C.S. Lewis speaking in accents clear but stilled

"Good evening," said Lucy. But the Faun was so busy picking up its parcels that at first it did not reply. When it had finished it made her a little bow.

"Good evening, good evening," said the Faun. "Excuse me – I don't want to be inquisitive – but should I be right in thinking that you are a Daughter of Eve?"

"My name's Lucy," said she, not quite understanding him.

"But you are – forgive me – you are what they call a girl?" said the Faun.

"Of course I'm a girl," said Lucy.

"You are in fact Human?"

"Of course I'm human," said Lucy, still a little puzzled.

"To be sure, to be sure," said the Faun. "How stupid of me! But I've never seen a Son of Adam or a Daughter of Eve before. I am delighted. That is to say – " and then it stopped as if it had been going to say something it had not intended but had remembered in time. "Delighted, delighted," it went on. "Allow me to introduce myself. My name is Tumnus."

"I am very pleased to meet you, Mr Tumnus," said Lucy.

"And may I ask, O Lucy Daughter of Eve," said Mr Tumnus, "how you have come into Narnia?"

"Narnia? What's that?" said Lucy.

"This is the land of Narnia," said the Faun, "where we are now; all that lies between the lamp-post and the great castle of Cair Paravel on the eastern sea. And you – you have come from the wild woods of the west?"

"I – I got in through the wardrobe in the spare room," said Lucy.

"Ah!" said Mr Tumnus in a rather melancholy voice, "if only I had worked harder at geography when I was a little Faun, I should no doubt know all about those strange countries. It is too late now."

—C.S. Lewis, "The Lion, The Witch and the Wardrobe", ch. 2.

It's obvious. It stands out a mile. How could any reader (at least, any reader in the British Isles) possibly miss it? To miss it, surely, is equivalent to being within a mile of the ear-deafening, glare-blinding and ground-shaking of a moon-shot rocket launch yet being unaware.

I was a late reader of the Chronicles of Narnia; approaching 22. And I simply read the passage above. And, of course, the brilliant thing about reading, over and against television, film or theatre, is that our own head-pictures – including the imagined voices – are so much richer, so much more vivid.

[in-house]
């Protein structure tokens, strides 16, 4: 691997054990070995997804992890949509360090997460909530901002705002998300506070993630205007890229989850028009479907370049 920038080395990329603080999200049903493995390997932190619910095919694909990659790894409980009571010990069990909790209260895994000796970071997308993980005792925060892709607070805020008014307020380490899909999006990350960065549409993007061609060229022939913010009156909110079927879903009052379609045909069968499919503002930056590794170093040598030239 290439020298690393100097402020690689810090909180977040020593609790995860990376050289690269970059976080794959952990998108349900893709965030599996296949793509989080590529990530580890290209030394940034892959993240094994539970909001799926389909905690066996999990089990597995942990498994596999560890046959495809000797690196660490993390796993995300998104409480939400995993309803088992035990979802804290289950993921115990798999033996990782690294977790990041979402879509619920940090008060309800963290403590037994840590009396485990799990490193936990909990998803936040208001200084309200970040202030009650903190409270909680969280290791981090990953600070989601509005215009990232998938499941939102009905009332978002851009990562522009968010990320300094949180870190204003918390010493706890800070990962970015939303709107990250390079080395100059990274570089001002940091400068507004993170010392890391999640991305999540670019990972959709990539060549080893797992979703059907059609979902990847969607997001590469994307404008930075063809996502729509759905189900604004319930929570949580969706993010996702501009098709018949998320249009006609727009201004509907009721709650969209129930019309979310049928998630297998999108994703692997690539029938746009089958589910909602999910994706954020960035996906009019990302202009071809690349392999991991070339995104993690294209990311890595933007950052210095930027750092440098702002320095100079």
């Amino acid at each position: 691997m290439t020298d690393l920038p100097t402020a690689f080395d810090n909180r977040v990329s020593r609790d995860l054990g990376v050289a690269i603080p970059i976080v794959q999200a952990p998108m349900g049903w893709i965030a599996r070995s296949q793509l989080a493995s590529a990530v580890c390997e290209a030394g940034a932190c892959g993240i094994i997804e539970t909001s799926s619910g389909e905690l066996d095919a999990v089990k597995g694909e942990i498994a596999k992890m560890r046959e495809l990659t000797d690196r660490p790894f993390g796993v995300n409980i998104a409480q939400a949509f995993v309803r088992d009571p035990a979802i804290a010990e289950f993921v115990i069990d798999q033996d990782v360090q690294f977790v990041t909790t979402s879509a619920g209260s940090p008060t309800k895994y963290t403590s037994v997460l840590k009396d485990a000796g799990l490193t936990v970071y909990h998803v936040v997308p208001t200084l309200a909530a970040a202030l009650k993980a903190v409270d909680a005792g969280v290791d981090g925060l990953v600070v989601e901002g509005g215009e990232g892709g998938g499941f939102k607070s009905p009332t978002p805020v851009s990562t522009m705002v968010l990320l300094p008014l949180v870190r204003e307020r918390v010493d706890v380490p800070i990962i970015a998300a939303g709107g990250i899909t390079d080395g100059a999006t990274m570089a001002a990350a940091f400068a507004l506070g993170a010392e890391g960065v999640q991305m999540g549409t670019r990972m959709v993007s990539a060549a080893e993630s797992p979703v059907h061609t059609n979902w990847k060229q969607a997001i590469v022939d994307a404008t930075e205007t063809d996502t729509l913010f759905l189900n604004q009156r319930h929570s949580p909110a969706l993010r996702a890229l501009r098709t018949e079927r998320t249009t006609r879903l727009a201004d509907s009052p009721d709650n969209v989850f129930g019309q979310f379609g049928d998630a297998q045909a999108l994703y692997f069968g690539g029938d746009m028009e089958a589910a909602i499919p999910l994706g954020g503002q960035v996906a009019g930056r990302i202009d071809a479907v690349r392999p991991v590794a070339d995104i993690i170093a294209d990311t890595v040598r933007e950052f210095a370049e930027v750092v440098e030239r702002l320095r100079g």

At the fourth line, Tumnus' "But you are – forgive me – you are…", I had, without realising, begun to settle on my "head voice" for Tumnus.

By the sixth line, Tumnus' "You are in fact Human?", that realisation had drifted towards consciousness.

And by the eighth line, Tumnus' double-statement "To be sure, to be sure", I almost burst out in joy "Oh, yes, of course!" Now, many people burst out in joy. But my nature is more (as I would 'connect' from a later chronicle) Puddleglum; not particularly given to such outward exclamation. Which is why, over forty years later, it still remains so vivid.

Seen it yet? Or, better, heard that head-voice yet?

Try it again. Think about various regional accents around the British Isles. Think about C.S. Lewis growing up. But recall that this was not in England but, rather, in Ireland. And recall, too, his deep love of folklore, myth and legend.

Got it yet? In case not, imagine now that Tumnus is one of Lewis' deeply beloved characters from his own Irish folklore. Now read again the passage above.

Each and every one of those lines, and further, different cues in later lines, quietly communicates to readers in the British Isles that the specifically "Home Counties" English Lucy is meeting someone from a very different region, in this case, for this innocent children's story someone from over the sea in Ireland. Even the line "if only I had worked harder at geography when I was a little Faun" plays on perceived stereotyping across the water… and remember that the astonishingly brilliant Lewis should here be seen self-identifying with his fellow-countryman, the Irish Tumnus.

Oh, and in Tumnus' line "You are in fact Human?", did you spot the capitalisation of "Human" rather than "human"? Very subtle. But present nonetheless, like a near-invisible comma punctuation mark. Just enough to cause a subliminal pause in our head-voicing of the Irish Tumnus.

Have we stilled the lively aspect of accent in Narnia?

Lucy and Tumnus: two people (initially) separated by a common language.[1]

(To be continued… a lot! After all, various episodes across the (poorly named) "Space Trilogy" are about translating English into English! Admittedly that aspect is much more about content and philology rather than accent, but the principles seem similar.)

[1] From a famous aphorism by Lewis near-contemporary Oscar Wilde